A halt in routine smallpox vaccinations decades ago has contributed to the growth of monkeypox, experts have said.
Monkeypox cases are continuing to spread around Europe in an outbreak doctors have described as unusual, since it only very occasionally spreads outside of west and central Africa.
Yet increasing numbers of cases are emerging this month in countries like the U.K., where 20 cases have been reported, as well as in Spain, Italy, Germany, Belgium, France, the U.S., Canada and others.
According to the European Centre of Disease Prevention and Control (ECDC), this is the first time that chains of transmission have been reported in Europe without any known epidemiological links to west and central Africa.
Investigations are ongoing to examine the new cases and what is causing them. One factor is that people aren't protected against the virus, and haven't been since the global smallpox vaccine rollout was halted decades ago. The smallpox vaccine also protected against monkeypox.
A concentrated smallpox vaccine rollout occurred widely in the 1960s and '70s as part of a massive international effort to rid the world of the disease that had a fatality rate of around 30 percent in its most common form and was believed to have lingered on Earth for over 3,000 years.
In 1959, the World Health Organization (WHO) put a plan together to eradicate the disease entirely. Initially the program struggled due to a lack of funds and vaccine donations, and while the disease had already been eliminated in North America and Europe, it persisted in South America, Asia and Africa.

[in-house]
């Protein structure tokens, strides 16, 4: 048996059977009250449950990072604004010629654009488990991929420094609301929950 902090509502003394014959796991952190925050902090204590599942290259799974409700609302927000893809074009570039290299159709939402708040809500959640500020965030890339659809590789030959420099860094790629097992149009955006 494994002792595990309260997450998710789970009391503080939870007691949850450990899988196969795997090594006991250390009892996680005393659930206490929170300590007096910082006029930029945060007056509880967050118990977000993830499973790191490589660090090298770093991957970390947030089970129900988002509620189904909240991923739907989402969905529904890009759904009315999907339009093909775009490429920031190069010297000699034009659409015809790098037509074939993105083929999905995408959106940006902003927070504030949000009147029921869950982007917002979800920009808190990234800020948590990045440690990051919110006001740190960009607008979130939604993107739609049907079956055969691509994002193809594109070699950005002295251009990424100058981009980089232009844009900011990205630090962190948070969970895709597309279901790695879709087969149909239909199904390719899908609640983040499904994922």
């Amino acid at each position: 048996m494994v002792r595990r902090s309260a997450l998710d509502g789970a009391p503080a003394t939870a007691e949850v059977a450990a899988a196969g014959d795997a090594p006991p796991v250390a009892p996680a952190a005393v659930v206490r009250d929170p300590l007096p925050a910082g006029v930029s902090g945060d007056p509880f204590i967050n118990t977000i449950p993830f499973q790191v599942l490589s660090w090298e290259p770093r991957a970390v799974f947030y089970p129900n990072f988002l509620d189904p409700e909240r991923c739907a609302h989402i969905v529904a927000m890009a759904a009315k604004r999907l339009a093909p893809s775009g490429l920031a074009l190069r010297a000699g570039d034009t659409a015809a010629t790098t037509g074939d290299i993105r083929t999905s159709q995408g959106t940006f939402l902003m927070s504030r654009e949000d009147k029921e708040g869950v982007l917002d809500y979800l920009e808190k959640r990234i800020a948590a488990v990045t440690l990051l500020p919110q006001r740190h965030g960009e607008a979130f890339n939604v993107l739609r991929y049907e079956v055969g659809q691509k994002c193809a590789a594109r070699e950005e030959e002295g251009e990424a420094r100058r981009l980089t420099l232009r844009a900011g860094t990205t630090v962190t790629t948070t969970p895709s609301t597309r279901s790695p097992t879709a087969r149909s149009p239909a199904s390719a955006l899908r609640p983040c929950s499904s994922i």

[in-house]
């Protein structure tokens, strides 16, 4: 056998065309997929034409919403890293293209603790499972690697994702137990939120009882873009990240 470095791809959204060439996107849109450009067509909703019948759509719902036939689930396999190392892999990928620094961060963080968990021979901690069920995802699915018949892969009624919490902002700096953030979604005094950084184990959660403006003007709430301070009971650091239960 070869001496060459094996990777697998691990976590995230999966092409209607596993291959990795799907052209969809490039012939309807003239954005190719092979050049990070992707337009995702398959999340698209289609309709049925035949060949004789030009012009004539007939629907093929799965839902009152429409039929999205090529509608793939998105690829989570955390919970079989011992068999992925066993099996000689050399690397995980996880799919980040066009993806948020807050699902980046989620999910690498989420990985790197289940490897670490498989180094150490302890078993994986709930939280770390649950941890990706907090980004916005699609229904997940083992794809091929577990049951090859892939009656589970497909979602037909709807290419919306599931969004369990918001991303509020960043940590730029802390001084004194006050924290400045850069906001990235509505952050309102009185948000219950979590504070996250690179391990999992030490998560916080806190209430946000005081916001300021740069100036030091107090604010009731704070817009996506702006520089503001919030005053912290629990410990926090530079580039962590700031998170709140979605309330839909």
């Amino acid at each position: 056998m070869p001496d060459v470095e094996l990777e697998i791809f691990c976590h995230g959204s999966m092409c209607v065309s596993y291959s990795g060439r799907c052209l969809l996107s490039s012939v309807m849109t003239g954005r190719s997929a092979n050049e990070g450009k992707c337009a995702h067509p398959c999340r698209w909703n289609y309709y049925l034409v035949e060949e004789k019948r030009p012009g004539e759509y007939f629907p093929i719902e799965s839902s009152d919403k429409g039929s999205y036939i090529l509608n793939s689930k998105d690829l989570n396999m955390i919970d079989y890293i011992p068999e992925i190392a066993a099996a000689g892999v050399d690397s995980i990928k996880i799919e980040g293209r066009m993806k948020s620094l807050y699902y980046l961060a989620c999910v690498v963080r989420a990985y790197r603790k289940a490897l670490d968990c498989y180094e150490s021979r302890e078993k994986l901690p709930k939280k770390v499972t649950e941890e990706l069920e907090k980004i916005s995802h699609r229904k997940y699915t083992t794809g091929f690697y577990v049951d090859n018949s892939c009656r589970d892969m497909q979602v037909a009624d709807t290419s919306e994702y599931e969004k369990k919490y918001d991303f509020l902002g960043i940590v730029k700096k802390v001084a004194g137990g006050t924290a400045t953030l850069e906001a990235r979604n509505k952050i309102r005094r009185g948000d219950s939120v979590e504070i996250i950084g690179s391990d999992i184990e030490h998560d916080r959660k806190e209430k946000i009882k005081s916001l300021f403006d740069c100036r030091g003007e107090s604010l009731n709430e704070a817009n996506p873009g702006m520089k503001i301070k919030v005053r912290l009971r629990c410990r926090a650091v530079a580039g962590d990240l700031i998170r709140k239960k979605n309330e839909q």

With the launch of a more intensified eradication effort in 1967, higher-quality freeze-dried vaccines were made available and mass campaigns were launched to get the shots into arms. The disease was declared completely eradicated in May 1980—an accomplishment considered to be one of, if not the biggest, achievements in international public health ever.
As smallpox became less and less of a threat, vaccine rollouts wound down. In the U.S., routine vaccination ended in 1972. Today, no government gives or recommends the vaccine routinely, according to the WHO, though it may still sometimes be given to people who work with the virus in labs.
Adults today who were vaccinated against the disease as children may still have some level of protection depending on how long ago they got it, but young people today will have no such protection.
"Smallpox immunity, either from vaccines or infection, does confer cross protection against monkeypox," Shabir Madhi, professor of vaccinology at the University of the Witwatersrand, South Africa, told Newsweek. "There might be a contributing role of increased susceptibility to monkeypox after having stopped smallpox vaccination."
Mark Jit, a professor of vaccine epidemiology at the London School of Hygiene and Tropical Medicine, told Newsweek: "I agree that the resurgences of monkeypox have been driven by cessation of smallpox vaccination."
He continued: "The vaccine also gives partial protection against monkeypox, so it was keeping monkeypox from spreading also."
A number of countries have now ordered in smallpox/monkeypox vaccines in light of the new monkeypox cases. Is it likely that we will see another rollout on the scale of the '60s and '70s? Unlikely, Madhi said.
"This needs to be balanced by what benefit would be derived at a population level to continue use of a vaccine to prevent what are really sporadic cases, and which has largely been confined to settings with close interface between humans and animals—rather than widespread.
"That is not to say that these cases, or dealing with outbreaks should be ignored, but it does warrant a more nuanced approach which will also ensure efficient use of vaccines that are currently stockpiled in a few high income countries."
Jit echoed the point. "Given that monkeypox usually doesn't spread very easily among humans, it probably isn't a good idea to vaccinate entire populations against smallpox just to prevent monkeypox."